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Why Friendships Are a Struggle For Me As a Person With Anxiety

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We make friends all through our lives. Some we will keep for a short time, and others will stay for years or decades. Some friends will truly become family, and those friendships last a lifetime. These friendships may change, grow, or fade as our lives develop and change, which is normal. I truly believe we meet everyone in our lives for a reason and that we will learn something from all the interactions we have.

Unfortunately, though, these relationships may not always be enjoyable.

My anxiety has not made my ability to have and keep friendships easy. This does not surprise me because having to deal with myself is hard enough. I often feel like a burden to those close to me. At times, I try to hide my struggle and put a smile on my face, trucking through like all is fine. Other times, I can be more open and vulnerable when I am feeling safe with specific people and secure in my surroundings.

I am unable to say exactly how long I have been struggling with anxiety and panic disorder, but I have pinpointed one moment when I was around 17 or 18 years old when it was clear to me that I struggled with anxiety. When I was taking the public transit to work for a shift at the mall, the bus wasn’t even all that busy, but the chatter of people talking and noise of the bus itself started to make me feel irritable — even sick to my stomach. I felt like I needed to cover my ears, close my eyes and make it all disappear, or I would scream for everyone to shut up. I made it to work, and I was OK, but after that day, I spoke to my family doctor to get help. On the outside, most people cannot see the pain and struggle I have inside of me on a daily basis.

I am 44 years old now, and managing my anxiety is still a work in progress. There have been good days, months, and even years along with bad, terrible, and ugly times. What I have found over the past 20-plus years is that for me, it is much easier to maintain friendships and relationships if you keep your “shit” to yourself, hide it, stuff it away, and be “happy.” Guess what? I learned that is easier for other people in my life — but not necessarily for me. This can make life more difficult for some people with anxiety — when you manage your anxiety alone and then make sure it doesn’t affect anyone else either. Well, that is often not a sustainable option, and it can be exhausting and downright miserable. In my opinion, stuffing down my anxiety can feel like abuse of myself.

I don’t think I am being authentic or fair to myself by pretending I am someone I am not. The problem is that doesn’t always make me the most desirable person to be around. At times, I am a pessimist, moody, sad, self-loathing, and scared, but over time, I have learned to seek help.

Despite how others may perceive me, I am happy a lot of the time in my safe spaces, with comforting people where I can be myself and not worry about judgment. I want to feel happy, I do not want to complain, and if I am speaking up, it is because I need some support — not because I want to whine and cry. I found that through medication, therapy, reading, and researching that what helps me the most is sharing and asking for what I need. I have three daughters and a husband, so this can be crucial for our health as a family. If I anticipate anxiety on the horizon, like if a stressful event is coming up or some additional stress has landed on my plate, I can discuss it with my family or close friends. Then they know what I need from them during this time. I am so thankful for their patience and support.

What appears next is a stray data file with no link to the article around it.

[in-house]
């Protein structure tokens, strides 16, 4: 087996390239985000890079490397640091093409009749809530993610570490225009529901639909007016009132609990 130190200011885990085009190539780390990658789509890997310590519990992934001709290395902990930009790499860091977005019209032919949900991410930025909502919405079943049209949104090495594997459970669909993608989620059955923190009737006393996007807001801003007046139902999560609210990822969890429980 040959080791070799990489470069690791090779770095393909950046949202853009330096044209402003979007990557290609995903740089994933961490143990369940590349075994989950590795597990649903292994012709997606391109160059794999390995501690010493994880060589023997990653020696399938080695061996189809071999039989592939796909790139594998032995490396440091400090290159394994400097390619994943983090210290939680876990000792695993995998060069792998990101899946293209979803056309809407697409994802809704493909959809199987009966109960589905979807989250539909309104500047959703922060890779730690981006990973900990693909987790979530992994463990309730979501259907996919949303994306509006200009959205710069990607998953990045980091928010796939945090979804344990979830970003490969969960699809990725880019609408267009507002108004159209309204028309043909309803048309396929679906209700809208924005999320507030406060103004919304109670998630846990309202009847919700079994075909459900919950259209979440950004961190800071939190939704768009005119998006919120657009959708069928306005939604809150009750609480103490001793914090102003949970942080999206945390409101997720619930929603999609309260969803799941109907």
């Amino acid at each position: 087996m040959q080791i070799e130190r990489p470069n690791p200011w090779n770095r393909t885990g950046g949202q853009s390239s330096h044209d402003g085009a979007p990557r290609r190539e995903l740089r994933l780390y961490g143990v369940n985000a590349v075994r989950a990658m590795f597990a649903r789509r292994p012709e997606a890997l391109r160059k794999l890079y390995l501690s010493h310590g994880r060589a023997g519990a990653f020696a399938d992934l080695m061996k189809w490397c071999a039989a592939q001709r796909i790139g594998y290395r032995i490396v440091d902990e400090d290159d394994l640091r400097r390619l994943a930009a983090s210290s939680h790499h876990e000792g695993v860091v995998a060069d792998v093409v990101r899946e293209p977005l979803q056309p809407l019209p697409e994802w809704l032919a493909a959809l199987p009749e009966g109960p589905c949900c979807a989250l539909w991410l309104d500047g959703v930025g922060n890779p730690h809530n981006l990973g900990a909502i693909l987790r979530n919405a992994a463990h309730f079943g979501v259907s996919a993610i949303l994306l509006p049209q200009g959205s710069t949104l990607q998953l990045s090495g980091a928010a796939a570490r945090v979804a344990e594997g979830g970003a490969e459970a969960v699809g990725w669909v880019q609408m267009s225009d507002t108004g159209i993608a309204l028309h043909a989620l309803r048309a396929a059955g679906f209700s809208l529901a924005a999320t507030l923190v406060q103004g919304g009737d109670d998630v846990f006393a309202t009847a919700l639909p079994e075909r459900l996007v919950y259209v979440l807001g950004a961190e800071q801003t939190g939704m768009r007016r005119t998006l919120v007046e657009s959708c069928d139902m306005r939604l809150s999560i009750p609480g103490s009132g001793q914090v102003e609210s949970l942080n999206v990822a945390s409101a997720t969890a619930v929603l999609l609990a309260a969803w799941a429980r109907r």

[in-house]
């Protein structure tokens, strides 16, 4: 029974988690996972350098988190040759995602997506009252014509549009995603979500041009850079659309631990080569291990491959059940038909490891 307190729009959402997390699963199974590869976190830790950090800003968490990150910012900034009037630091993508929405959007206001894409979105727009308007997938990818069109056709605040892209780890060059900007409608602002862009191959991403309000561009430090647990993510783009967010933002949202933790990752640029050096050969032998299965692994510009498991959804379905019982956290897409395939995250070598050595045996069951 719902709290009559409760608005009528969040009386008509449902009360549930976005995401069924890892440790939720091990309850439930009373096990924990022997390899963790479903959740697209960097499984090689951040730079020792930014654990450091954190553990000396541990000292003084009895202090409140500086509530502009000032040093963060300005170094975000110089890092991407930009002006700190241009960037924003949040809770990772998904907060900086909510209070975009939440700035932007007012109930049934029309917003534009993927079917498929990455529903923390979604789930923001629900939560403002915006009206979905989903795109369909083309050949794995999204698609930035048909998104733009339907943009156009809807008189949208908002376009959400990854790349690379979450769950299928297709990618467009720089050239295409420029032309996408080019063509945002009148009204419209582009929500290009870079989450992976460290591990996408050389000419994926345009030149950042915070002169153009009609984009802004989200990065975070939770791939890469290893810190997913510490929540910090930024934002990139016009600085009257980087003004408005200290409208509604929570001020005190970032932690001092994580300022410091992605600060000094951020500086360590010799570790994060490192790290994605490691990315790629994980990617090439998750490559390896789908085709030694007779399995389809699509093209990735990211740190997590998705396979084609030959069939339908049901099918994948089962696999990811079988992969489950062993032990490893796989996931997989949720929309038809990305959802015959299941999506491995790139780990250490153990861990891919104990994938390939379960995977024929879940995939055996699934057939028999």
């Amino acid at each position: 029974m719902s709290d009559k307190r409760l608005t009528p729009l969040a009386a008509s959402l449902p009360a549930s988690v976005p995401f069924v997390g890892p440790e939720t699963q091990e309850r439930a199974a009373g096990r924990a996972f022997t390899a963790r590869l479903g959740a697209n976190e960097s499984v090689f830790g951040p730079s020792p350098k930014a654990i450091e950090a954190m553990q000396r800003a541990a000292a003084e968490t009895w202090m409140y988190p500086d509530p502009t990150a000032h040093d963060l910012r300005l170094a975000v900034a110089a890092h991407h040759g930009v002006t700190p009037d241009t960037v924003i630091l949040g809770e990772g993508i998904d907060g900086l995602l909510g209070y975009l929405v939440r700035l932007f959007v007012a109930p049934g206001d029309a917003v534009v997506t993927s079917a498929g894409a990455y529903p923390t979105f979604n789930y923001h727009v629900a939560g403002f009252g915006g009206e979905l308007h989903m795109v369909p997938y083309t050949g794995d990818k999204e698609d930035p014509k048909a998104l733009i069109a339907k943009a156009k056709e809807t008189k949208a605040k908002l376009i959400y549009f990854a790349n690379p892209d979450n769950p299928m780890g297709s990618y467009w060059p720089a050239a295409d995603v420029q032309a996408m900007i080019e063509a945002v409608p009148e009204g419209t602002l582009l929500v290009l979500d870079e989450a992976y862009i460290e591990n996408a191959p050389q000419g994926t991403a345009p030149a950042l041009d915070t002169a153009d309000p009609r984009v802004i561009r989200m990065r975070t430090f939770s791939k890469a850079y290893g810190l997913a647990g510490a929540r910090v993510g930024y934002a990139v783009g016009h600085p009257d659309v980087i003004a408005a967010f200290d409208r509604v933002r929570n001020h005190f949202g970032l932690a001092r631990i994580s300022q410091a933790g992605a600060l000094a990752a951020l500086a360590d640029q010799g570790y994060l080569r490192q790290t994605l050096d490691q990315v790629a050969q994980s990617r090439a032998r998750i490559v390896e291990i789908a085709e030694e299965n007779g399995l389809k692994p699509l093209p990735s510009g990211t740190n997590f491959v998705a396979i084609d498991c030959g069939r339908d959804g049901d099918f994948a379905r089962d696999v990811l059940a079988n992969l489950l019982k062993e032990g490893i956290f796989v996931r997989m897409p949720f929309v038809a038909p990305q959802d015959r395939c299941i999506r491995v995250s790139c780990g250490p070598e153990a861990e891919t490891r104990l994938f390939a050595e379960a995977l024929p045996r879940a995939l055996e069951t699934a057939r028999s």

I personally don’t want to share all my struggles with everyone all the time, but if I am sharing, it is likely because I could use some encouragement or support. Sometimes the timing of that need is not good — friends sometimes have their own struggles, and they can’t always take the time to invest in you the same as your family does, which is OK. If that is communicated to a person with anxiety, it can receive a lot of fears that they are not being ignored, they are heard, and they are supported from afar. As a way to protect myself, though, I can’t continue to put myself out there to friends who are unable to attempt to see things from my perspective and give me a chance. There comes a time when you may need to reevaluate if this relationship is positive for you and your friend.

What I am beginning to understand is that it can be hard to be my friend. I believe I am a great friend, and when a little time is invested and a little care and understanding is given, I am a true, dear, loyal person. With all my great qualities and my not-so-enjoyable qualities, I have good intentions. I will do what I need to to keep myself healthy and happy for my own sake and for the sake of my children, who need a strong, healthy momma.

Friendships may come, and some may fade, and that is OK. Maybe they will come around again when the time is right. I am thankful for all of my past, present, and future friends. I am thankful for what they have taught me, how they have allowed me to grow, and how they have shown me love and understanding. To my new and future friends, hold on — it might be a wild ride, but I can tell you I will always give you the love, support, and respect our friendship deserves if I nurture myself first.



Image via contributor.

Originally published: February 15, 2022
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